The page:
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Plant of the Week

February 27, 1988|LINDA FRENCH

Anyone who knows cannas associates them immediately with the word greedy : Cannas need more water and fertilizer than average plants. It's no wonder--they are bog plants from tropical and subtropical regions of South America, where they colonize at the edges of swamps. In Southern California gardens, where tropical plants grow with ease, the effect they lend is paradisiacal--the single, straight stalks of glossy, green leaves (which resemble banana leaves) have hot-colored flowers blooming at the top.

The word canna means stem or cane, derived from the Greek word for stem, kanna. Those stems, depending on the variety, range in size from King Humberts, looming at nearly seven feet, to the lowest-growing strain, the Seven Dwarfs, which attains a height of only 18 inches.

Flowers generally bloom from June to Thanksgiving, although given the proper care in frost-free areas, they have been known to bloom all year.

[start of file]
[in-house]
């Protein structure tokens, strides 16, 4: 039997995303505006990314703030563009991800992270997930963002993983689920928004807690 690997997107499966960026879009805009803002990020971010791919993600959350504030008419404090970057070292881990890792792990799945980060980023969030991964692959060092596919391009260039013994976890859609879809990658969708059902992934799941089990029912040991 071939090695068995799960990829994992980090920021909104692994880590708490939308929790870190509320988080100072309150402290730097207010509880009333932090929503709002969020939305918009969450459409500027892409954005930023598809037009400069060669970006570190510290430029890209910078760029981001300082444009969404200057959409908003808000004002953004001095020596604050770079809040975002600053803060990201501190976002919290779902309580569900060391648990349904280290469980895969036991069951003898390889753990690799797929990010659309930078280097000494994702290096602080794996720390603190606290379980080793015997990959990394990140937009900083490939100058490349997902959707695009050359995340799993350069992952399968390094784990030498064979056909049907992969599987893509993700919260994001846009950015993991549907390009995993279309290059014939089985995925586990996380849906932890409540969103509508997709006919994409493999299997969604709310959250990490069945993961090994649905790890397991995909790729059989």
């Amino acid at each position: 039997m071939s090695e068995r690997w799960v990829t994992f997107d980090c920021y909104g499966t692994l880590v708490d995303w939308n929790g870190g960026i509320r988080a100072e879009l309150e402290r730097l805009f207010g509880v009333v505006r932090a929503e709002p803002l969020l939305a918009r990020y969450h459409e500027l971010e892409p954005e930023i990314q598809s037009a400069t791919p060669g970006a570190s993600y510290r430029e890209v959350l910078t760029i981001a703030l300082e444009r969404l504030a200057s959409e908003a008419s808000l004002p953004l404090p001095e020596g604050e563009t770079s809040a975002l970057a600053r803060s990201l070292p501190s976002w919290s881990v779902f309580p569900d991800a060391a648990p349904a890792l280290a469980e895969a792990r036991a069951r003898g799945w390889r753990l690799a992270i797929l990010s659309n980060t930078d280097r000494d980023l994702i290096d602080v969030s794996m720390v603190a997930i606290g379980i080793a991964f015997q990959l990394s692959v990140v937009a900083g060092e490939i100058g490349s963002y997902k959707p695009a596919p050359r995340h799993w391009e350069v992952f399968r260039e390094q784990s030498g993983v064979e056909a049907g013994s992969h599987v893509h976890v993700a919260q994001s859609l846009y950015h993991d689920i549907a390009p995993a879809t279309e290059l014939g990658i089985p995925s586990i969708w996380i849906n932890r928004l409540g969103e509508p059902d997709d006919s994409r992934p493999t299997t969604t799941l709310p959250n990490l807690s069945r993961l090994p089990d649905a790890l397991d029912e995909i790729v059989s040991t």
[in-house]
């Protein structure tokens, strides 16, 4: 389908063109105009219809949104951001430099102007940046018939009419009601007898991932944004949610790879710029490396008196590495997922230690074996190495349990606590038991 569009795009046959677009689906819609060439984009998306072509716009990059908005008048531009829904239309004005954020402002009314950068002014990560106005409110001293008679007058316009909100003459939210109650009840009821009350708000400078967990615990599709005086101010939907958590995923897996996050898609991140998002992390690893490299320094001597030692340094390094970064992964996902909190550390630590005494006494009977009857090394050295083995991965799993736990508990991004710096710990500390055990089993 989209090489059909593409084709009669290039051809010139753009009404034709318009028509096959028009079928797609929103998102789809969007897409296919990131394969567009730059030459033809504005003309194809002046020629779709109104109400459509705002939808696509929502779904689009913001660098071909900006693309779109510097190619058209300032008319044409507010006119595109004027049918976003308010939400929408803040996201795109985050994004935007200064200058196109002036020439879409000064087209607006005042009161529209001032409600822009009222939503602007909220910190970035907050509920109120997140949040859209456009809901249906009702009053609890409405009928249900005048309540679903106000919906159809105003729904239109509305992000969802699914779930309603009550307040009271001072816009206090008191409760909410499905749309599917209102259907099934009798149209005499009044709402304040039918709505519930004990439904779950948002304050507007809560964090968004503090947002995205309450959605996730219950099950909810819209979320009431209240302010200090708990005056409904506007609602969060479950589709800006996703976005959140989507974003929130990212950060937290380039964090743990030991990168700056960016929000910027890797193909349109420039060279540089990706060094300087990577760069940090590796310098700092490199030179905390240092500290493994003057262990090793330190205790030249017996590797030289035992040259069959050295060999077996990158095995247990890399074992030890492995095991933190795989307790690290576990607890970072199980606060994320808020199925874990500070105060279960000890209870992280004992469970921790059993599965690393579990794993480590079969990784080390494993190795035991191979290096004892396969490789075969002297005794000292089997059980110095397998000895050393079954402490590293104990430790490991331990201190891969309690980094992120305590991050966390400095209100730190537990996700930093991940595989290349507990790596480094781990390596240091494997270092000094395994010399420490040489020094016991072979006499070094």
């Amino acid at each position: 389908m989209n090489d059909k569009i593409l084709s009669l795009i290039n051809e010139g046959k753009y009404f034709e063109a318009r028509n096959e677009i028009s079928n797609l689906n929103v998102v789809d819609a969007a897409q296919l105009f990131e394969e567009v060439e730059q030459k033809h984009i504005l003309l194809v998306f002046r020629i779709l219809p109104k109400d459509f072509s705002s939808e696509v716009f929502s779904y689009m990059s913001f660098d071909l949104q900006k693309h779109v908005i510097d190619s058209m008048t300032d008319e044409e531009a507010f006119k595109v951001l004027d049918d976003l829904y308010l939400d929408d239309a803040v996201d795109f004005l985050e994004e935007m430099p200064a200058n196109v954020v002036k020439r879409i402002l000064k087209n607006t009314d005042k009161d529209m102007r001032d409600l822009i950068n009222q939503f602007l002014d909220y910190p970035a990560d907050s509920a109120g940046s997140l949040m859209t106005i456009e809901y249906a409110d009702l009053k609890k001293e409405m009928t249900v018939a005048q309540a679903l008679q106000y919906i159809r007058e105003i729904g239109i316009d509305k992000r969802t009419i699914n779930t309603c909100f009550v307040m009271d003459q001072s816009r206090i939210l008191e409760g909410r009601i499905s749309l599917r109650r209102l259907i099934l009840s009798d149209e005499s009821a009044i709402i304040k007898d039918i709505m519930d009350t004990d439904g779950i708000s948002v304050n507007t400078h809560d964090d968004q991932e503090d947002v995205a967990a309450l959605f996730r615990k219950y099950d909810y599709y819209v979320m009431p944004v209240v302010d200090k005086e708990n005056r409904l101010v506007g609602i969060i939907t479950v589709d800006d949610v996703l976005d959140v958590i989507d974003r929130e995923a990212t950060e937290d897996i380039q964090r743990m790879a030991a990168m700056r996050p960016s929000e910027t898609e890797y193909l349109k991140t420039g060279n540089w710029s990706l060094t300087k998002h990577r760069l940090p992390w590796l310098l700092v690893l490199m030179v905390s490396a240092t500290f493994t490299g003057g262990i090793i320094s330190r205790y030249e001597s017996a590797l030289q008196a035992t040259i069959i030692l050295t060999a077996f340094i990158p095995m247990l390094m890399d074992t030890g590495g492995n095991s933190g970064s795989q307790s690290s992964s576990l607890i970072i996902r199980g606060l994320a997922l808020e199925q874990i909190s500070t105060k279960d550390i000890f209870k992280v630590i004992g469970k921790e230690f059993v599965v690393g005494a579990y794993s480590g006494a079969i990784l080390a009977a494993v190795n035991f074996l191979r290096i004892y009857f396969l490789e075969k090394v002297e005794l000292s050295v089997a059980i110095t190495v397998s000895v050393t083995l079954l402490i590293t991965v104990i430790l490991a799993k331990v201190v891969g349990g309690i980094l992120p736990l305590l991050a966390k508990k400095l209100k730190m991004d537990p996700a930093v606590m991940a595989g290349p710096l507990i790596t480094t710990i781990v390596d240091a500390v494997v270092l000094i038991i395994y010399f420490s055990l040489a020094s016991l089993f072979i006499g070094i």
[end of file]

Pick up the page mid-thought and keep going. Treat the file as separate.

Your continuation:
Several Clusters

On each stem, there are two or three clusters of flowers that bloom in succession; the topmost cluster blooms first. For better-looking blooms, break off the flowers as soon as they start looking tired. (The flowers do not make good cut flowers, lasting two days maximum.)

Cannas are grown most effectively in groups of a single color or planted in a bed with an edging of annuals, such as pansies, Iceland poppies or ranunculus. Dwarfs are best in borders. The taller ones, which grow quickly, work well as screens or against a wall or fence. Any size canna can be grown in containers.

For the largest selection of varieties and the best quality, visit or call Sarver Nursery, on Sarver Lane in San Marcos, (619) 744-0600 (closed Sundays). Rosalind Sarver, known to nursery people as the Canna Queen, grows and markets 40 varieties. At this time of year, Sarver sells three sizes of rhizomes. In the summer, when she has acres and acres of cannas in bloom, she sells them potted in one- or five-gallon cans.

Cannas will grow everywhere--the desert, the coast and even where it freezes. Just give them plenty of water, full sun and a loose, moist, rich soil with lots of humus. They have been known to grow in low spots of the garden that don't drain. Fine specimens have been seen growing behind a nursery in a drainage ditch where the water runoff collected.

Plant them five inches deep, about 10 inches apart--they will start to fill in after the first season. (Gophers love cannas. A good way to prevent their getting to the rhizomes is to dig a hole in the ground and mold one-half-inch galvanized wire mesh to it. Then fill the hole with soil and rhizomes.)

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